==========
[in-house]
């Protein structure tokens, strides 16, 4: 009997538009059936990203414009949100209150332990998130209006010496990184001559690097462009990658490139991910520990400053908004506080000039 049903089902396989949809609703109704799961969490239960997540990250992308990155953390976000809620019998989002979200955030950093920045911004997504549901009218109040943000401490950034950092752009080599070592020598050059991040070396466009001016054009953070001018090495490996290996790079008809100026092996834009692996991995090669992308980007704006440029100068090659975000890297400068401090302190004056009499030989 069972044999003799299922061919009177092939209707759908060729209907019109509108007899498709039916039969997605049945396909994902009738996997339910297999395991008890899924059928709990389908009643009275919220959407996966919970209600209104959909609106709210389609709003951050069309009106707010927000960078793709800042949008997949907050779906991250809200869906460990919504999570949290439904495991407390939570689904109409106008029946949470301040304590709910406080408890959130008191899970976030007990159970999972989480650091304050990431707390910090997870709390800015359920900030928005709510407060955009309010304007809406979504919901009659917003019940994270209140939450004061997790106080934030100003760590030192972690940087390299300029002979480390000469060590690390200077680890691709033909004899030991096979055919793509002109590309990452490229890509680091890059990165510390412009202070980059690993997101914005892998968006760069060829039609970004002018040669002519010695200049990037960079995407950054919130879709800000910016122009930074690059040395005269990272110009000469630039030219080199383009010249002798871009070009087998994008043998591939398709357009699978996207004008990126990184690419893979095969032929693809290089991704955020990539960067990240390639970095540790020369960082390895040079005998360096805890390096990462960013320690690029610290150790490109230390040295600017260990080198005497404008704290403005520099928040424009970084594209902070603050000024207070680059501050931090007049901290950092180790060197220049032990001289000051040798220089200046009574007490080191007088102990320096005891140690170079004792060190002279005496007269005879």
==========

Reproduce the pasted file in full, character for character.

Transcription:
[in-house]
């Protein structure tokens, strides 16, 4: 009997538009059936990203414009949100209150332990998130209006010496990184001559690097462009990658490139991910520990400053908004506080000039 049903089902396989949809609703109704799961969490239960997540990250992308990155953390976000809620019998989002979200955030950093920045911004997504549901009218109040943000401490950034950092752009080599070592020598050059991040070396466009001016054009953070001018090495490996290996790079008809100026092996834009692996991995090669992308980007704006440029100068090659975000890297400068401090302190004056009499030989 069972044999003799299922061919009177092939209707759908060729209907019109509108007899498709039916039969997605049945396909994902009738996997339910297999395991008890899924059928709990389908009643009275919220959407996966919970209600209104959909609106709210389609709003951050069309009106707010927000960078793709800042949008997949907050779906991250809200869906460990919504999570949290439904495991407390939570689904109409106008029946949470301040304590709910406080408890959130008191899970976030007990159970999972989480650091304050990431707390910090997870709390800015359920900030928005709510407060955009309010304007809406979504919901009659917003019940994270209140939450004061997790106080934030100003760590030192972690940087390299300029002979480390000469060590690390200077680890691709033909004899030991096979055919793509002109590309990452490229890509680091890059990165510390412009202070980059690993997101914005892998968006760069060829039609970004002018040669002519010695200049990037960079995407950054919130879709800000910016122009930074690059040395005269990272110009000469630039030219080199383009010249002798871009070009087998994008043998591939398709357009699978996207004008990126990184690419893979095969032929693809290089991704955020990539960067990240390639970095540790020369960082390895040079005998360096805890390096990462960013320690690029610290150790490109230390040295600017260990080198005497404008704290403005520099928040424009970084594209902070603050000024207070680059501050931090007049901290950092180790060197220049032990001289000051040798220089200046009574007490080191007088102990320096005891140690170079004792060190002279005496007269005879």